This project marks an important collaboration between the City of Nanaimo and BC Hydro under the Energy Purchase Agreement to provide locally-generated power to the community. Through BC Hydro’s Standing Offer Program, the City is able to create revenue by selling the electricity generated from the energy recovery system back into the power company’s grid. This further agrees with both partners’ goals in carbon footprint reduction set out in the 2007 BC Energy Plan and the 2010 Clean Energy Act.Of the total project cost of $11.2 million, the City of Nanaimo received $7.68 million on funding from the federal Gas Tax Fund administered through the Union of BC Municipalities (UBCM). The remaining $3.5 million cost was covered by the City Water Fund.

The new Resevoir No 1 and Energy Recovery Facility went on-line in April 2014. Since then, the facility has provided 750 Megawatt-hours (MWh) of energy to BC Hydro’s grid, averaging about 65MWh production per month during the ‘low flow’ months. This hydro-electric power generation is expected to generate between $70,000 and $90,000 in additional annual revenue to the City’s water fund. As a result of the cost sharing, the project has a short payback period of less than ten years and will remain operational for at least the next 50 years. The Energy Purchase Agreement has a 20 year duration, with an opportunity to extend.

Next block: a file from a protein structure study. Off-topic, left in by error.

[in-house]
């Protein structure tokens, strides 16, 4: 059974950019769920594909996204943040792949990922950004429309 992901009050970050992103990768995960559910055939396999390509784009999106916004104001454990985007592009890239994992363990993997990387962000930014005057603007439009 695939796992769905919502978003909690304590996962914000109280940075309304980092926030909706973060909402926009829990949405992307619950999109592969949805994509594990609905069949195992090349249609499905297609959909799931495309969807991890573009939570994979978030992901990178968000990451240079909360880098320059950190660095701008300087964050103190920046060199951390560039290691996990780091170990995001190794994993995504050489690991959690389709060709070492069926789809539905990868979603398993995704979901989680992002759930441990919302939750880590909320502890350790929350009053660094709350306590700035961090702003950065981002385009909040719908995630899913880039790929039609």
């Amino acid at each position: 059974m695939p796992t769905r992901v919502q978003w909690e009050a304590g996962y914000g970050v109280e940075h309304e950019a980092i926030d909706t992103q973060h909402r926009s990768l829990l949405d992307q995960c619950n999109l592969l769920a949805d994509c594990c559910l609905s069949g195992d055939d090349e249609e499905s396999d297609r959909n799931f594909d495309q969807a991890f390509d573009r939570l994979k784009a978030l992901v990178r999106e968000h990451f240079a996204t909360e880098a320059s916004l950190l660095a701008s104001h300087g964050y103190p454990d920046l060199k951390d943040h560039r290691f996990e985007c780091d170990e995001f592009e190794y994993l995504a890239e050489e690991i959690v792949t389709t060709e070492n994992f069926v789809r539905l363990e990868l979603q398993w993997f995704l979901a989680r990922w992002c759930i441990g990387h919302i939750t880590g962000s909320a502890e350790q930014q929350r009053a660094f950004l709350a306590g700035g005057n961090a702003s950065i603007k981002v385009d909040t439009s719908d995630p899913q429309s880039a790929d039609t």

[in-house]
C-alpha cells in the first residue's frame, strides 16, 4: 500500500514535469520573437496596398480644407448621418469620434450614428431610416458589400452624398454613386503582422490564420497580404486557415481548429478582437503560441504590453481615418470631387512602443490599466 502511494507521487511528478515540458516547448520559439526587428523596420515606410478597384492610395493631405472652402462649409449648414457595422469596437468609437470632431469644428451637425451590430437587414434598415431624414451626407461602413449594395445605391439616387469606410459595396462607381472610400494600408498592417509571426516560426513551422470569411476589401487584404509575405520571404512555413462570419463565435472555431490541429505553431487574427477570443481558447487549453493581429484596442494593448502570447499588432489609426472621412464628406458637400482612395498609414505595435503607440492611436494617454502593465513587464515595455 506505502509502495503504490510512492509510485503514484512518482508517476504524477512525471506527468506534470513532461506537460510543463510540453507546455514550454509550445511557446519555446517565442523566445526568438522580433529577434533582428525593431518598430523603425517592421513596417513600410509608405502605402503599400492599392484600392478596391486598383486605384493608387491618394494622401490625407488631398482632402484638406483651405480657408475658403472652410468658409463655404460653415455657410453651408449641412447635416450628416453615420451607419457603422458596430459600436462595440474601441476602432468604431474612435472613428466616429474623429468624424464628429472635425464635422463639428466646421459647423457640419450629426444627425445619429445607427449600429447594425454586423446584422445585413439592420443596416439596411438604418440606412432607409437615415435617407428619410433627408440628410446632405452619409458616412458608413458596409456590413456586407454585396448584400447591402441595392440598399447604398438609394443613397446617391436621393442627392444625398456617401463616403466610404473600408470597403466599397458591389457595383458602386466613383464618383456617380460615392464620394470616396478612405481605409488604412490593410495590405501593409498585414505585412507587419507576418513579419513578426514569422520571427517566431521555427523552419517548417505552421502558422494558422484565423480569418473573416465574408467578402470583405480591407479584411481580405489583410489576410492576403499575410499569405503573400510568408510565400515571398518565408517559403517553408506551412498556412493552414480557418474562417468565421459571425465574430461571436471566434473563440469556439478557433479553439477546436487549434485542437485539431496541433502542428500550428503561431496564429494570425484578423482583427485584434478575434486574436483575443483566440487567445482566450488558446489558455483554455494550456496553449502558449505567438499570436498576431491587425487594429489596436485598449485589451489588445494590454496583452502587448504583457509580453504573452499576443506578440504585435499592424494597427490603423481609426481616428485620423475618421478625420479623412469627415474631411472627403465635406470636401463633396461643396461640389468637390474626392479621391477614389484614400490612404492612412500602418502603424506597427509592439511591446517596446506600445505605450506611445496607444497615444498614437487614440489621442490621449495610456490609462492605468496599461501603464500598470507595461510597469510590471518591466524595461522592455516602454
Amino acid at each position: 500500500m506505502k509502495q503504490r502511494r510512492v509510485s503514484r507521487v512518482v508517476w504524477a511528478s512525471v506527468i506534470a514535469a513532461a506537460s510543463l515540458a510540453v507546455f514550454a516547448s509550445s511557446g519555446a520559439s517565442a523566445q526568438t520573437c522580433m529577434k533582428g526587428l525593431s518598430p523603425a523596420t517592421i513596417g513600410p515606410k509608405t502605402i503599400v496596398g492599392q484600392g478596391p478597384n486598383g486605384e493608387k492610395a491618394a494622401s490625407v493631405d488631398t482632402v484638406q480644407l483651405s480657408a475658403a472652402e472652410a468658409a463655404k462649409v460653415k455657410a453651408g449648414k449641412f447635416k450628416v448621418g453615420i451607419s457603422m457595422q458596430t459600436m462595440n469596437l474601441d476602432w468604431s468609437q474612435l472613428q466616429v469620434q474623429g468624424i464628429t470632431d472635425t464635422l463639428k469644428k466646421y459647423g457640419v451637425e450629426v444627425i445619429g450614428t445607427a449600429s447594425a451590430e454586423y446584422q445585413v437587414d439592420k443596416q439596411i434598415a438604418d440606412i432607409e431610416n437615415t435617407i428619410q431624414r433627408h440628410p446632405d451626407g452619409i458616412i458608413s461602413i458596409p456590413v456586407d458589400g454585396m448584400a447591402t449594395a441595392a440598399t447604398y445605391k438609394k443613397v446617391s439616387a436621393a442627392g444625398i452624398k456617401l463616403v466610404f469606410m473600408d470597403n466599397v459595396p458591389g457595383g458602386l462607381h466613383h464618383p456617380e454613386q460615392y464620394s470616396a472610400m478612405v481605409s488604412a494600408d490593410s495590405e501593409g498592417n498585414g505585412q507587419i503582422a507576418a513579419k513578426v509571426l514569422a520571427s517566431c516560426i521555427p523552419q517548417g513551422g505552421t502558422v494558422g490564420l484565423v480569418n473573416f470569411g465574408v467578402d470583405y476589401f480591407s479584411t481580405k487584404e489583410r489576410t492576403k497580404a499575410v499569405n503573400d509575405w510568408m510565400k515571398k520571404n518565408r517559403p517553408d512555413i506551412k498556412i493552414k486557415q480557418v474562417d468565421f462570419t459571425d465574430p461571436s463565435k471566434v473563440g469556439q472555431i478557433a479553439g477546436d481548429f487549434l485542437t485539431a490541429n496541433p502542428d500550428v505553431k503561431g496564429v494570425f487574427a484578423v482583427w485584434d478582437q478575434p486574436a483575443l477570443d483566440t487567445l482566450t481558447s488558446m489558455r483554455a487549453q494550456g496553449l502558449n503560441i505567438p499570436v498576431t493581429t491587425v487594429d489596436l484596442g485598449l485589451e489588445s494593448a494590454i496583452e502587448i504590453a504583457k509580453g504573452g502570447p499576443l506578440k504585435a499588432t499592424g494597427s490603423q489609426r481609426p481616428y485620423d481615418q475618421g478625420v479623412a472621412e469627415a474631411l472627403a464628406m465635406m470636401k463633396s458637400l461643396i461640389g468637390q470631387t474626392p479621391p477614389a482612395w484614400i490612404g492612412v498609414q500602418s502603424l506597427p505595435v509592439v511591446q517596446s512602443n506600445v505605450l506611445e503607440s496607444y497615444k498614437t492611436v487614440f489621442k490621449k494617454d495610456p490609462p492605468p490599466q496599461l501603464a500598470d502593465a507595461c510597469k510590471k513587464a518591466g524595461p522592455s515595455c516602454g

Prior to the collaboration with BC Hydro, the City of Nanaimo worked though water licensing process to apply for a power production water license. Other close working relationships included the Ministry of Forests, Lands and Natural Resource Operations, Water Stewardship Branch which enabled smooth operation of the process.